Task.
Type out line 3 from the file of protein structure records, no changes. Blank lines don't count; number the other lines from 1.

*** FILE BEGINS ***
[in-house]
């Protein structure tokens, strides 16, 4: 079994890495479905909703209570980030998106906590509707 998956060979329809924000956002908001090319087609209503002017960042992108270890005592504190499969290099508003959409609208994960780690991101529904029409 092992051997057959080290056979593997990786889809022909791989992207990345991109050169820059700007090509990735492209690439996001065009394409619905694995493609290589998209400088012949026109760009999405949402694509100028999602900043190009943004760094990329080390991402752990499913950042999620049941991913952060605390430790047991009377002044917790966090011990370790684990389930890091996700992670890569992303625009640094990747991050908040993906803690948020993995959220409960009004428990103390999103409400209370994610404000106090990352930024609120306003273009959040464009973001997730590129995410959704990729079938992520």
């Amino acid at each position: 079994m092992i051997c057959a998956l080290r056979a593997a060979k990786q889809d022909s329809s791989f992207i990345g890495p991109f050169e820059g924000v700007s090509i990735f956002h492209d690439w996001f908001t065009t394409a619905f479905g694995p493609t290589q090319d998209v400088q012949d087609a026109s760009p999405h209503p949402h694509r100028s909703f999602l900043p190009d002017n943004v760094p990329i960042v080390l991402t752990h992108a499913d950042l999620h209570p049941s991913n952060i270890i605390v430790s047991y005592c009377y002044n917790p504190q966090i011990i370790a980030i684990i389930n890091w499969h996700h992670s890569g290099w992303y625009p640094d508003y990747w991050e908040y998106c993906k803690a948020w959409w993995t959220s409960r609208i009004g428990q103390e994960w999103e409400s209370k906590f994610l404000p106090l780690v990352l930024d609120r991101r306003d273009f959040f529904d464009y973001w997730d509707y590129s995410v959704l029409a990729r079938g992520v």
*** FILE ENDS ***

């Amino acid at each position: 079994m092992i051997c057959a998956l080290r056979a593997a060979k990786q889809d022909s329809s791989f992207i990345g890495p991109f050169e820059g924000v700007s090509i990735f956002h492209d690439w996001f908001t065009t394409a619905f479905g694995p493609t290589q090319d998209v400088q012949d087609a026109s760009p999405h209503p949402h694509r100028s909703f999602l900043p190009d002017n943004v760094p990329i960042v080390l991402t752990h992108a499913d950042l999620h209570p049941s991913n952060i270890i605390v430790s047991y005592c009377y002044n917790p504190q966090i011990i370790a980030i684990i389930n890091w499969h996700h992670s890569g290099w992303y625009p640094d508003y990747w991050e908040y998106c993906k803690a948020w959409w993995t959220s409960r609208i009004g428990q103390e994960w999103e409400s209370k906590f994610l404000p106090l780690v990352l930024d609120r991101r306003d273009f959040f529904d464009y973001w997730d509707y590129s995410v959704l029409a990729r079938g992520v």